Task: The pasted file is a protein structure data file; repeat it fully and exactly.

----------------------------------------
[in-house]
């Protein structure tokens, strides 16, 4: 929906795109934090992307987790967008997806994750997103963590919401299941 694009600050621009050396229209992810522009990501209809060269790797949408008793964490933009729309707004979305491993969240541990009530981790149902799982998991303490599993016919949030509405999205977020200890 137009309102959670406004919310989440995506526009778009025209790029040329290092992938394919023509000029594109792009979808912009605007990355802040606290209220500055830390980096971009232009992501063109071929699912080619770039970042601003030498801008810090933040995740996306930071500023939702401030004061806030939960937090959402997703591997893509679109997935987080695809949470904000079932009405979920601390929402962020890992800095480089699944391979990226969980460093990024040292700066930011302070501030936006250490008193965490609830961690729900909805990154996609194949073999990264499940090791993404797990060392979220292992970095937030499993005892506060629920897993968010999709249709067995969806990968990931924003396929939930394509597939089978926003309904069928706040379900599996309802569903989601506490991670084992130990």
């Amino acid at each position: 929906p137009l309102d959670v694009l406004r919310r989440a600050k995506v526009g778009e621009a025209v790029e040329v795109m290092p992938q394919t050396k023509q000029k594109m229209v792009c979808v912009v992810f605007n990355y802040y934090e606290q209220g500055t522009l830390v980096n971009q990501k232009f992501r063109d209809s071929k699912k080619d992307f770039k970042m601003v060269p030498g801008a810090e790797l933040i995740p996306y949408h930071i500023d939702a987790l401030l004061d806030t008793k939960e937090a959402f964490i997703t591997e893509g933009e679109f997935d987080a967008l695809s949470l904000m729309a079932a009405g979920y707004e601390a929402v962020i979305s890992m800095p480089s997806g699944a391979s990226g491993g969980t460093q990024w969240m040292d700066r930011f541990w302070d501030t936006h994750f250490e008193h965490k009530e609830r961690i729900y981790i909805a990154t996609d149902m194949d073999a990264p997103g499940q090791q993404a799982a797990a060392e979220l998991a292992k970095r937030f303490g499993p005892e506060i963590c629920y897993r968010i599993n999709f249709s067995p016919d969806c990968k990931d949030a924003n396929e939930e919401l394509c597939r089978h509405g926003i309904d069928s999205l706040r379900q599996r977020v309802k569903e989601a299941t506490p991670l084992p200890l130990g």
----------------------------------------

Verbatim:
[in-house]
């Protein structure tokens, strides 16, 4: 929906795109934090992307987790967008997806994750997103963590919401299941 694009600050621009050396229209992810522009990501209809060269790797949408008793964490933009729309707004979305491993969240541990009530981790149902799982998991303490599993016919949030509405999205977020200890 137009309102959670406004919310989440995506526009778009025209790029040329290092992938394919023509000029594109792009979808912009605007990355802040606290209220500055830390980096971009232009992501063109071929699912080619770039970042601003030498801008810090933040995740996306930071500023939702401030004061806030939960937090959402997703591997893509679109997935987080695809949470904000079932009405979920601390929402962020890992800095480089699944391979990226969980460093990024040292700066930011302070501030936006250490008193965490609830961690729900909805990154996609194949073999990264499940090791993404797990060392979220292992970095937030499993005892506060629920897993968010999709249709067995969806990968990931924003396929939930394509597939089978926003309904069928706040379900599996309802569903989601506490991670084992130990």
């Amino acid at each position: 929906p137009l309102d959670v694009l406004r919310r989440a600050k995506v526009g778009e621009a025209v790029e040329v795109m290092p992938q394919t050396k023509q000029k594109m229209v792009c979808v912009v992810f605007n990355y802040y934090e606290q209220g500055t522009l830390v980096n971009q990501k232009f992501r063109d209809s071929k699912k080619d992307f770039k970042m601003v060269p030498g801008a810090e790797l933040i995740p996306y949408h930071i500023d939702a987790l401030l004061d806030t008793k939960e937090a959402f964490i997703t591997e893509g933009e679109f997935d987080a967008l695809s949470l904000m729309a079932a009405g979920y707004e601390a929402v962020i979305s890992m800095p480089s997806g699944a391979s990226g491993g969980t460093q990024w969240m040292d700066r930011f541990w302070d501030t936006h994750f250490e008193h965490k009530e609830r961690i729900y981790i909805a990154t996609d149902m194949d073999a990264p997103g499940q090791q993404a799982a797990a060392e979220l998991a292992k970095r937030f303490g499993p005892e506060i963590c629920y897993r968010i599993n999709f249709s067995p016919d969806c990968k990931d949030a924003n396929e939930e919401l394509c597939r089978h509405g926003i309904d069928s999205l706040r379900q599996r977020v309802k569903e989601a299941t506490p991670l084992p200890l130990g």